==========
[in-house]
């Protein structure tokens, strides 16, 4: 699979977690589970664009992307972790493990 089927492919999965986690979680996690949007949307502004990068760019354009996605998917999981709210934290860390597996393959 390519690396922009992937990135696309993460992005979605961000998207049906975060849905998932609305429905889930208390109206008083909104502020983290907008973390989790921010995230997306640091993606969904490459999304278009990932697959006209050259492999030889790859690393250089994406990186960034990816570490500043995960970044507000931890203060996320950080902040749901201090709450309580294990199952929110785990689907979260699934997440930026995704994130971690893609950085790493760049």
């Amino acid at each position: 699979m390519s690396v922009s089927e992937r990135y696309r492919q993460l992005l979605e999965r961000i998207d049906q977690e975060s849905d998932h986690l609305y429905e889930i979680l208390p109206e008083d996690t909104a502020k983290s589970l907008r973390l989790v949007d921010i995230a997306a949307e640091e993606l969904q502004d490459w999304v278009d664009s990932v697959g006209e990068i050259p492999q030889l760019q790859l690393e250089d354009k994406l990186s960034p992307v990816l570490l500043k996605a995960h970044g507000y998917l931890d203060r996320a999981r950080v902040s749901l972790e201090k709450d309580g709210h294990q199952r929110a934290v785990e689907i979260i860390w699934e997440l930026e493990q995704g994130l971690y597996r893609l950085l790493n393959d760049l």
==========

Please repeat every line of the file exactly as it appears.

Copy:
[in-house]
């Protein structure tokens, strides 16, 4: 699979977690589970664009992307972790493990 089927492919999965986690979680996690949007949307502004990068760019354009996605998917999981709210934290860390597996393959 390519690396922009992937990135696309993460992005979605961000998207049906975060849905998932609305429905889930208390109206008083909104502020983290907008973390989790921010995230997306640091993606969904490459999304278009990932697959006209050259492999030889790859690393250089994406990186960034990816570490500043995960970044507000931890203060996320950080902040749901201090709450309580294990199952929110785990689907979260699934997440930026995704994130971690893609950085790493760049």
């Amino acid at each position: 699979m390519s690396v922009s089927e992937r990135y696309r492919q993460l992005l979605e999965r961000i998207d049906q977690e975060s849905d998932h986690l609305y429905e889930i979680l208390p109206e008083d996690t909104a502020k983290s589970l907008r973390l989790v949007d921010i995230a997306a949307e640091e993606l969904q502004d490459w999304v278009d664009s990932v697959g006209e990068i050259p492999q030889l760019q790859l690393e250089d354009k994406l990186s960034p992307v990816l570490l500043k996605a995960h970044g507000y998917l931890d203060r996320a999981r950080v902040s749901l972790e201090k709450d309580g709210h294990q199952r929110a934290v785990e689907i979260i860390w699934e997440l930026e493990q995704g994130l971690y597996r893609l950085l790493n393959d760049l």